This is a very good question, and not specifically covered in the rules. As far as an official ruling, I'd say all explosive rounds that penetrate a vehicle's hull also cause crew hits to all crew members in the danger space of the explosion (in other words, they get hit at half the penetration value of the explosive round). - Joe D. Fugate Sr.
I've been troubled by something ever since Travellers' Digest Issue 11. The capital of the Rule of Man was at Hub/Ershur in Massilia sector, Subsector A. Yet in that issue, the subsector is not called Ershur, but instead is named Kerr. Why is that? - M.M.
That was the Rule of Man, this is now. While the subsector was called Ershur over 1,000 years ago, in the early years of the Third Imperium the subsector was renamed. The famous Imperial statesman and arbitrator, Zuan Kerr (-22 to 67), was largely responsible for bringing that subsector into the growing Third Imperium. The subsector had been particularly hard hit by the Long Night and the population had developed an intense hatred of the Solomani and of interstellar governments in general.
The subsector was named after Kerr, in honor of his remarkable achievement of convincing the majority of the worlds in that anti-Imperial subsector to join Cleon's new Imperium at last. Kerr devoted the best years of his life to bringing these worlds into the Imperium. During the more than 50 years that he spent in this subsector (from 3 to 57) he literally lived on each world, and became a local inhabitant.
Kerr was a vocal opponent of Emperor Artemsus' militaristic "pacification growth" concept, first espoused by Artemsus in 60. Kerr had much sympathy in the Moot However, Kerr died in 67, and over the next ten years, Artemsus was able to sway the Moot, now that the great champion of the "Kerrian" political period was dead. The Pacification Campaigns started in 76, and lasted for some 60 years. Historians consider the pacification period under Artemsus to be one of the darker periods of Imperial history. - Joe D. Fugate Sr.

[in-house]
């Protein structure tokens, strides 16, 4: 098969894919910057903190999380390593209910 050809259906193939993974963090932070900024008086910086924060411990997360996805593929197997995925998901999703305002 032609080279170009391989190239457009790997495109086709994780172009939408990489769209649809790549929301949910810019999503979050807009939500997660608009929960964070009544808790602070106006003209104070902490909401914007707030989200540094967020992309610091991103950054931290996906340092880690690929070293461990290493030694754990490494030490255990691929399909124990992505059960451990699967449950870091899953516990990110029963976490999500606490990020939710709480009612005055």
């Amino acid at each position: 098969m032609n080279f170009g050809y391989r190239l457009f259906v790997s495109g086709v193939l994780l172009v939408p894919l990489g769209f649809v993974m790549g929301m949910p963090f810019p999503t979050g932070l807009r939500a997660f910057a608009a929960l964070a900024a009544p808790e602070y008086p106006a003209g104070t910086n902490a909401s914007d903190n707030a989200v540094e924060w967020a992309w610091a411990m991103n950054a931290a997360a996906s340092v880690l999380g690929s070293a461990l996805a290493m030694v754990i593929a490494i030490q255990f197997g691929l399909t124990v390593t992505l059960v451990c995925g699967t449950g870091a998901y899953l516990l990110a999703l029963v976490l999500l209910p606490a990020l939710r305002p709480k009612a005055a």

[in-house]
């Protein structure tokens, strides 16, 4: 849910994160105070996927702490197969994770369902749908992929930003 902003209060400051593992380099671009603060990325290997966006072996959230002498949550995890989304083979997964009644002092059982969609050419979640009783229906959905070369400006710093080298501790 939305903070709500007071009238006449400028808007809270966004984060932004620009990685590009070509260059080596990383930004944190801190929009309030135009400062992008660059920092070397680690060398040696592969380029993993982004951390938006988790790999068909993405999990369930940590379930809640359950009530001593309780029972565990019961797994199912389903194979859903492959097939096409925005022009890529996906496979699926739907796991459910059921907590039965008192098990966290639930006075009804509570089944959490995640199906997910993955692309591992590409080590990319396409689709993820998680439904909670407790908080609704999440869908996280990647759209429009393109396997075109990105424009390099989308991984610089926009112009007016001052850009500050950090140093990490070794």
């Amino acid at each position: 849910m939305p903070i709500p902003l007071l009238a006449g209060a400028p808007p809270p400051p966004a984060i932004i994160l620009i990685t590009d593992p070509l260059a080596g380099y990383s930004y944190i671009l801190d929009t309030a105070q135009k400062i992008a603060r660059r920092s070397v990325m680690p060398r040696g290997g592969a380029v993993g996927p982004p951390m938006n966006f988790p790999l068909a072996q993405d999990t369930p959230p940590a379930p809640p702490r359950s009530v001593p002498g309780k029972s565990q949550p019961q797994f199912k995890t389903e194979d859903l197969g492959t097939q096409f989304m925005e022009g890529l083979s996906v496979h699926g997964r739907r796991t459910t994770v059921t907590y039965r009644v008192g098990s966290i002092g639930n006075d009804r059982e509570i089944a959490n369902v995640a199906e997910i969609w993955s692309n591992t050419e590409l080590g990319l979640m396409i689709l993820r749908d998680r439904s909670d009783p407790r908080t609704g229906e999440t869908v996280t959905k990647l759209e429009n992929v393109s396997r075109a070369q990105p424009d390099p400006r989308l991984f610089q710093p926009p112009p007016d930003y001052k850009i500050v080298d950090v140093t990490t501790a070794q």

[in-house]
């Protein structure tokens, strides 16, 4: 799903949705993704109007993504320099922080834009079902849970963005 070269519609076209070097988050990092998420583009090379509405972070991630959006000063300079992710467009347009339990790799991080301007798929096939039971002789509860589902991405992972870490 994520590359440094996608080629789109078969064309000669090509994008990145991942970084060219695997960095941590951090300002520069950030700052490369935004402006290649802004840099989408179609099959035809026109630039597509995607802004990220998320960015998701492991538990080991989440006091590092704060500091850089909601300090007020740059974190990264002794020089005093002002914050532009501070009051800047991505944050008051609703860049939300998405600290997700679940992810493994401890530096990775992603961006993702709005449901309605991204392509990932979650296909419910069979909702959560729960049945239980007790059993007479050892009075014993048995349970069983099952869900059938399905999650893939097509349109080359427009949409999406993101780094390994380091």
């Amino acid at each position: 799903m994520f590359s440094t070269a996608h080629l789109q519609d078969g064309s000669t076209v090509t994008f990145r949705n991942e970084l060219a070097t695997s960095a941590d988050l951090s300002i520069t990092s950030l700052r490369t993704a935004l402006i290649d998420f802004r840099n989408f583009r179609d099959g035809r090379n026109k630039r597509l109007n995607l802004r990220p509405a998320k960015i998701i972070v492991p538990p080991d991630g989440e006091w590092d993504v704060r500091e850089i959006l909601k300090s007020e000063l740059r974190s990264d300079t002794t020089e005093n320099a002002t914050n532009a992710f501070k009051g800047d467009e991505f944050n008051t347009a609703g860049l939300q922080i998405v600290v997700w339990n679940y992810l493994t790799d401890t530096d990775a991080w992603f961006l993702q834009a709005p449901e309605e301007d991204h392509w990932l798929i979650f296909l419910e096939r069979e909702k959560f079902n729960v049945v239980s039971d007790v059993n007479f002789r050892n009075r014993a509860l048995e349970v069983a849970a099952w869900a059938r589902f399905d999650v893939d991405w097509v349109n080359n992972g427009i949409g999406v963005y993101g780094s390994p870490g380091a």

In the back of the Director's Guide (about page 102) there is a list of travel times in the section labeled "Interplanetary Travel Time". This section states: "multiply interstellar speed (in ly per day) by 0.645 for the in-system speed in AU per day." If you use the speed and time scales given in the starship combat section, the same ship may travel far greater distances in one day. Why is this so? - G.S.
One thing to be cautious of is taking tactical combat rules and assuming that the time scale, weapon range, and movement scale are all the same. Many combat rules use a distance scale oriented toward weapon range, with a time scale intended to compress a conclusive amount of game-time battle damage into a reasonable session time. The chosen movement scale may simply be one that "keeps the pieces on the map", and in effect is yet a third scale. This makes the game playable and doesn't really hurt the feel of the game, even though the movement scale does not match the time scale or the weapon range. Miniatures rules are particularly prone to the "three different scales" approach.
Since few battles last more than a day, the designers of a tactical game also don't worry about movement scale accuracy for long-distance travel. If you plot out the distance a tactical unit (pick just about any tactical game you like) could move in a week's or a month's time, you'll find the unit to be moving much faster than is reasonable.
Such is the case with the 2300AD starship combat (and, the same is true, incidentally, of MegaTraveller starship combat - in case you hadn't noticed). You cannot use starship combat to gauge in-system travel times over extended periods. The rate in AUs of 0.645 x ly speed is the correct rate to use. - Joe D. Fugate Sr.